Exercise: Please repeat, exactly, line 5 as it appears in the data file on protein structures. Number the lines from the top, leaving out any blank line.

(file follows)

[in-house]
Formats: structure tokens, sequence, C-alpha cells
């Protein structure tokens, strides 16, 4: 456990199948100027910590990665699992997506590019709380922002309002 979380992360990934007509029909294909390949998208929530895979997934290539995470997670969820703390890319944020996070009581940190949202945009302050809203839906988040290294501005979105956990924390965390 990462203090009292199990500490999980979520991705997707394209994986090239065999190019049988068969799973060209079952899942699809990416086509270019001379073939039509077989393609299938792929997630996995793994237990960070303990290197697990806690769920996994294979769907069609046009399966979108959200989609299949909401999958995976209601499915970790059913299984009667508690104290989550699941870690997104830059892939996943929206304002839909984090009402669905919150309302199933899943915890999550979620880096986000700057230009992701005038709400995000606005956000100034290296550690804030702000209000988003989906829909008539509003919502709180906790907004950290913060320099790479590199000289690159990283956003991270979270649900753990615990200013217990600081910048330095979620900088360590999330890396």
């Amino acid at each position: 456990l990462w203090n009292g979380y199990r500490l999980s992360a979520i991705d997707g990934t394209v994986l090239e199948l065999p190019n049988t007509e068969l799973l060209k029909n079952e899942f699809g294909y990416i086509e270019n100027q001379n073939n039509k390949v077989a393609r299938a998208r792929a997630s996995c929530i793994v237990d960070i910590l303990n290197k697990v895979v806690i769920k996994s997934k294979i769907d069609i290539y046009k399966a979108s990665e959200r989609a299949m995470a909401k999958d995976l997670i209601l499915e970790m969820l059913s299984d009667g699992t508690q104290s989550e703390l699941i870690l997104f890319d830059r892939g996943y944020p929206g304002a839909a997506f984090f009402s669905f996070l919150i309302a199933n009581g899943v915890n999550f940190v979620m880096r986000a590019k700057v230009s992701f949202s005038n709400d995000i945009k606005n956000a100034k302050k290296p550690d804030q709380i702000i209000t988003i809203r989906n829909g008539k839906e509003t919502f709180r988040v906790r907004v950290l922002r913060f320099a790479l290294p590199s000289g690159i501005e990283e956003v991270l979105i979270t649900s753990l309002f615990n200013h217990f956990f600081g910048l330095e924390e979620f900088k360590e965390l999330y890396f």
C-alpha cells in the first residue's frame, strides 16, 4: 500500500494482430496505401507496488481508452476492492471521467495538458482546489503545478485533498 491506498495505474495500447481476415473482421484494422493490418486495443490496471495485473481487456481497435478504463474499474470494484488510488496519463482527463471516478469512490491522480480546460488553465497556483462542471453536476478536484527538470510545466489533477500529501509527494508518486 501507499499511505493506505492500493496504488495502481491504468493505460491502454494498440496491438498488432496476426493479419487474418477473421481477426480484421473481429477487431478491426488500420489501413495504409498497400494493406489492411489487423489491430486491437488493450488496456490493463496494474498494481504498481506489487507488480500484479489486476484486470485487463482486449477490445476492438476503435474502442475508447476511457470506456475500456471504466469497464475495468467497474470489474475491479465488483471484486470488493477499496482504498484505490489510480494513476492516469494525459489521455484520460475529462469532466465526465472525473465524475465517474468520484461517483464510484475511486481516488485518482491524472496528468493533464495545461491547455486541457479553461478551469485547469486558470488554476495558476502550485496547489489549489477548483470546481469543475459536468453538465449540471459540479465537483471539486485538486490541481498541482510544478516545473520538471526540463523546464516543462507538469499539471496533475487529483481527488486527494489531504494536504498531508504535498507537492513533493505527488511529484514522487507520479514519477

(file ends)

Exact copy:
C-alpha cells in the first residue's frame, strides 16, 4: 500500500494482430496505401507496488481508452476492492471521467495538458482546489503545478485533498 491506498495505474495500447481476415473482421484494422493490418486495443490496471495485473481487456481497435478504463474499474470494484488510488496519463482527463471516478469512490491522480480546460488553465497556483462542471453536476478536484527538470510545466489533477500529501509527494508518486 501507499499511505493506505492500493496504488495502481491504468493505460491502454494498440496491438498488432496476426493479419487474418477473421481477426480484421473481429477487431478491426488500420489501413495504409498497400494493406489492411489487423489491430486491437488493450488496456490493463496494474498494481504498481506489487507488480500484479489486476484486470485487463482486449477490445476492438476503435474502442475508447476511457470506456475500456471504466469497464475495468467497474470489474475491479465488483471484486470488493477499496482504498484505490489510480494513476492516469494525459489521455484520460475529462469532466465526465472525473465524475465517474468520484461517483464510484475511486481516488485518482491524472496528468493533464495545461491547455486541457479553461478551469485547469486558470488554476495558476502550485496547489489549489477548483470546481469543475459536468453538465449540471459540479465537483471539486485538486490541481498541482510544478516545473520538471526540463523546464516543462507538469499539471496533475487529483481527488486527494489531504494536504498531508504535498507537492513533493505527488511529484514522487507520479514519477